Online Adverts

Google, Yahoo, and MSN probably make up 95% of all the searching of the internet today, with Google making up nearly 60% all by themselves.  All three of these allow you to pay for advertising, which basically helps to make sure that, based on the keyword search, your web site will show up towards the top of the search results.  Generally speaking, this is the entire web search game.  If your site is indexed but consistently appears as search result 624,691,504 out of 624,691,505 results, no one will ever find your site via a search engine.  That makes the search engine pretty much useless to advertise your site, and by extension, makes your web site kind of useless (I mean, people will find your web site if you meet them in person and give them your business card with your web address on it, but how many people can you meet in person to do that?).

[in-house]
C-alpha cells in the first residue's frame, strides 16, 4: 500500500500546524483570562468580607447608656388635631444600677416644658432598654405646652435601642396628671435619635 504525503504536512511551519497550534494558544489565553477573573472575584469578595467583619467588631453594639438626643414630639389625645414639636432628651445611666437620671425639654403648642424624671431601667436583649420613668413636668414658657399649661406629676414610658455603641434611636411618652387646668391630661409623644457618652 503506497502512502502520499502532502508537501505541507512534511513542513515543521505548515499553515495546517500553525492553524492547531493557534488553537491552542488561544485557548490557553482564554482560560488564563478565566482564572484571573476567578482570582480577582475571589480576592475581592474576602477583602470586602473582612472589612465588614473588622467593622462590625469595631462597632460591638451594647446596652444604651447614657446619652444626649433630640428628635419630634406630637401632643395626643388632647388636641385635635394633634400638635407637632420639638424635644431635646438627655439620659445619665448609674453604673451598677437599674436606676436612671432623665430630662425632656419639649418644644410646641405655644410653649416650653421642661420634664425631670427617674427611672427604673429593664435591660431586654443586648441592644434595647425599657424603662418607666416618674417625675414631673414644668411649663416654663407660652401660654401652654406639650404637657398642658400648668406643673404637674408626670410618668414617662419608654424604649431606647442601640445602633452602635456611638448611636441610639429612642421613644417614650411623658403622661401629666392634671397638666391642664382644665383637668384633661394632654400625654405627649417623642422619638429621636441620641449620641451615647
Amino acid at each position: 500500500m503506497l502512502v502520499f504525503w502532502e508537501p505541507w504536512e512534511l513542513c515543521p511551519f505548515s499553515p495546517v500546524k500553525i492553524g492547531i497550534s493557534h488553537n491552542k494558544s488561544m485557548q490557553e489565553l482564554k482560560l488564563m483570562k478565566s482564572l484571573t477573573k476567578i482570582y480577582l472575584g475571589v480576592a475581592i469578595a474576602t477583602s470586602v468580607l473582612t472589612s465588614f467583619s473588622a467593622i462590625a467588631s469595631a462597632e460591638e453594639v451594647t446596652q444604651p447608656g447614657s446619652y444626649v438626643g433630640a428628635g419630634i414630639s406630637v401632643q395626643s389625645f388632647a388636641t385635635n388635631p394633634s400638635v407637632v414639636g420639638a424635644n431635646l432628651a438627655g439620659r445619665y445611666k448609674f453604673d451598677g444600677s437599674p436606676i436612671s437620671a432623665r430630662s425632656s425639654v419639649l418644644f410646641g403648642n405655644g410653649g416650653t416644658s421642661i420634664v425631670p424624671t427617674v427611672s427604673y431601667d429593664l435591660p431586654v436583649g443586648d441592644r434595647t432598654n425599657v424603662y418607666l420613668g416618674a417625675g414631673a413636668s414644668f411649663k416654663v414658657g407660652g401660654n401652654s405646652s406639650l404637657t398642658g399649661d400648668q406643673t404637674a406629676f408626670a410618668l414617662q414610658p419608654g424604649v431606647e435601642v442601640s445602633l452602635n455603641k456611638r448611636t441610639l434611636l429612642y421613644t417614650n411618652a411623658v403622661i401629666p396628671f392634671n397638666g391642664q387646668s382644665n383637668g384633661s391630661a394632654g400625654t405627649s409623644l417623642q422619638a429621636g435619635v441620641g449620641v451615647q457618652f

Of the three, I would recommend starting with google.  The cost to run an ad with keywords is generally minimal to start, and you only pay if someone clicks on your ad and comes to your site.  Now, not many of the clickers will become customers, but you don’t need a million customers to start.  In fact, you may only need just one.

Statistics

Some web site hosting companies will provide you with statistics on your web site’s utilization.  These stats are very helpful as you begin to develop your site and want to measure how successful your efforts have been, because you can compare site activity before and after you begin advertising in various places.  Also, most web servers will allow you to collect referer data, which you can use to see how people get to your site, such as a search engine or other web site address that has a link to your site.